Assessment of pharmacist’s recommendation of non-prescription medicines in Brazil: a simulated patient study
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Background The number of medicines available without a prescription has increased in Brazil as elsewhere. The Brazilian National Health Surveillance Agency recently passed a resolution emphasizing the role of Brazilian pharmacists in promoting rational use of medicines. However, evidence that Brazilian pharmacists monitor the use of non-prescription medicines in the community promoting rational use of medicines is lacking. Objective To assess practice behavior of pharmacists in Brazil when providing nonprescription medicines in the community pharmacy setting. Setting The study was conducted in 25 community pharmacies from a city of Aracaju in Brazil. Methods Simulated patients visited a convenience sample of 25 pharmacies twice from March to July 2010. During the visits, simulated patients enacted two standardized scenarios: treatment for a persistent headache and childhood diarrhea accompanied by fever. The interactions with the pharmacists were audiovisually recorded using a hidden micro camera. Recordings were later used to fill out a questionnaire designed to evaluate practice behavior of community pharmacists. Main outcome measure The communication and counseling skills of pharmacists in the recommendation of non-prescription medicines, aiming at the rational use of medicines. Results Pharmacists in the study spent on average 1.5 min counseling the simulated patient. At least one question was asked to assess signs and symptoms in 50.0 % of the simulated patient visits in the headache scenario and in 56.0 % of visits in the childhood diarrhea scenario. Non-pharmacological treatment was suggested in 25 % of visits in the childhood diarrhea scenario. During the counseling process, no pharmacist advised the simulated patient about possible drug interactions, adverse reactions and what to do if the patient forgot to take the medicine. The pharmacists had low scores in measures of non-verbal communication. The sample of this study presented poor communication skills, compromising the treatment of the patients. Conclusion This study showed that the pharmacists’ counseling in the simulated patient assessment was insufficient, indicating a need for substantial improvement in practice behavior.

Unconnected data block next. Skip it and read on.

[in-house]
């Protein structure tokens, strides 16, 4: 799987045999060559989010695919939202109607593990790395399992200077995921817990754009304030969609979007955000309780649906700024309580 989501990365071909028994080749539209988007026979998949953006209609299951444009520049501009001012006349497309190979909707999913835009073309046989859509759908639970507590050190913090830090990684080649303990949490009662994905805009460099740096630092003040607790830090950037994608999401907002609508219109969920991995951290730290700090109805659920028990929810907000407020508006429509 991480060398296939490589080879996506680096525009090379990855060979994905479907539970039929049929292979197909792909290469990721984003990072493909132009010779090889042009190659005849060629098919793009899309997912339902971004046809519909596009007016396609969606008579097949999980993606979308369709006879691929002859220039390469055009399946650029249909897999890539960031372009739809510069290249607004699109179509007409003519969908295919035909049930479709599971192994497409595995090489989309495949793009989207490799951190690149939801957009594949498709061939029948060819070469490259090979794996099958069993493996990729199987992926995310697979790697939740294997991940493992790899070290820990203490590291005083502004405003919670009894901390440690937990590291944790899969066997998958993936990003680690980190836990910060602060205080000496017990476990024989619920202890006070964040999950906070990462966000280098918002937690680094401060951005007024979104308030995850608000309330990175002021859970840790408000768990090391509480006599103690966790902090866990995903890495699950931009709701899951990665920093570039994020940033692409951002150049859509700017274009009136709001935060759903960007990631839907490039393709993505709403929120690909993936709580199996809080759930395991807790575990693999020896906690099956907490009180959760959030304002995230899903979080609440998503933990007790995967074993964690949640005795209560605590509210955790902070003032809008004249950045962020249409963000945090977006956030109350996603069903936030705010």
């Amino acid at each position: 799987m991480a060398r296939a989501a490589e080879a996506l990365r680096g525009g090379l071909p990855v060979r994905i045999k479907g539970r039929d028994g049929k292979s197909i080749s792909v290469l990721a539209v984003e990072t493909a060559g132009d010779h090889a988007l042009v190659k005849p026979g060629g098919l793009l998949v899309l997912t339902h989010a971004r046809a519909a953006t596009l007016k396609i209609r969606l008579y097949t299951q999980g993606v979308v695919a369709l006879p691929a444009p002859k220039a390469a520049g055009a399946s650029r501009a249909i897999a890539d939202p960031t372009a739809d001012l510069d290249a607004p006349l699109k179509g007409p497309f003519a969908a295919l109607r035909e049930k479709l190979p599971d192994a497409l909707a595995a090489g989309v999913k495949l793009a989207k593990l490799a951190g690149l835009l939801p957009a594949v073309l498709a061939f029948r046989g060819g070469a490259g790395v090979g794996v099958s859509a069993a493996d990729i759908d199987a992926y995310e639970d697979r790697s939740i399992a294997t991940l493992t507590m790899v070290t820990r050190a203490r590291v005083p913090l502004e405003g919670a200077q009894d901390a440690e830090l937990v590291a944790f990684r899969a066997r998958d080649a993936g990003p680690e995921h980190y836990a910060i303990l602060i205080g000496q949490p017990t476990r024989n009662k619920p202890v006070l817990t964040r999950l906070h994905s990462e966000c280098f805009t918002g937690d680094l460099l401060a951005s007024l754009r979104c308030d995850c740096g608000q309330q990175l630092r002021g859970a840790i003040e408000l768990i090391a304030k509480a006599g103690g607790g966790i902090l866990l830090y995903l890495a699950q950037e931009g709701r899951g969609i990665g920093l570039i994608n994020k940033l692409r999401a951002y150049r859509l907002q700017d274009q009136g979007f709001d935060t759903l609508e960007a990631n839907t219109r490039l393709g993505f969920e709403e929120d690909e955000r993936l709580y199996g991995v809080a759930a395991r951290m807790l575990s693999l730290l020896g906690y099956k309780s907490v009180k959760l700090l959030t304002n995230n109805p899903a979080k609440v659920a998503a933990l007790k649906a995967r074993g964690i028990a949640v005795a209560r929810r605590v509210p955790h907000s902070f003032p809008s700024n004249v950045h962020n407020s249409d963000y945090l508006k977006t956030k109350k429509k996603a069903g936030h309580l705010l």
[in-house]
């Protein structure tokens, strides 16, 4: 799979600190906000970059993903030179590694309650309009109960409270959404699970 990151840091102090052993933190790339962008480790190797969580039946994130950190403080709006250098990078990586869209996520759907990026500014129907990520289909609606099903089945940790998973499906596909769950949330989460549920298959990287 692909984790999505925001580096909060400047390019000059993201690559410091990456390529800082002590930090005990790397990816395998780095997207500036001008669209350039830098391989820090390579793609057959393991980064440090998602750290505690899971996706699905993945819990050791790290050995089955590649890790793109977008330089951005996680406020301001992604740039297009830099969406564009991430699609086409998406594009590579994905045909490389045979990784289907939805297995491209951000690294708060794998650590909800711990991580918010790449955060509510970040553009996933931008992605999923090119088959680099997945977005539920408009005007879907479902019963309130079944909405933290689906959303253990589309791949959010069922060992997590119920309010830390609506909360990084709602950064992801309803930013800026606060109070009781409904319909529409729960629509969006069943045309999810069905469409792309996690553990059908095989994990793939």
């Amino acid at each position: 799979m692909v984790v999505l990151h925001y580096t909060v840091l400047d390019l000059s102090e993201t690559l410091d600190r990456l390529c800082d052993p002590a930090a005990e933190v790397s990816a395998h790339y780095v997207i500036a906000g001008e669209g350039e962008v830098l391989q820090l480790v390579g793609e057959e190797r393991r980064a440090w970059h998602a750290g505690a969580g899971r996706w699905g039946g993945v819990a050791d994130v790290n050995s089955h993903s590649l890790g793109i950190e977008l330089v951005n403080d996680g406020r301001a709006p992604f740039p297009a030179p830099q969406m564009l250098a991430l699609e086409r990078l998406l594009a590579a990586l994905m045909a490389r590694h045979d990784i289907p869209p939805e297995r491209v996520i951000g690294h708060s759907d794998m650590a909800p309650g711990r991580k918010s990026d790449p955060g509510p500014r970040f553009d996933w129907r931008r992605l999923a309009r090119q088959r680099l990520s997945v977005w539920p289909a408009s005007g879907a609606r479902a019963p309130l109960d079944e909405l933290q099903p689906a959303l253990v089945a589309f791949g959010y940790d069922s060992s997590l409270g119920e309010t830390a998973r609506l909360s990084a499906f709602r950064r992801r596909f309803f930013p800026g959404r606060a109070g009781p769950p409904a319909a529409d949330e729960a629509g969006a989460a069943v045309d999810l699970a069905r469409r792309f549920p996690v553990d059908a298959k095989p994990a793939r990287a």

KeywordsBrazil Non-prescription medicines Self-medication Simulated patients
The authors are grateful for the contribution of Dr Luciana de Fátima Rocha Pereira de Lyra, who trained our simulated patients.
The study was supported by grants from the Brazilian National Council for Technological and Scientific Development (CNPq; Conselho Nacional de Desenvolvimento Científico e Tecnológico).
Conflicts of interest
Authors report no conflicts of interest.
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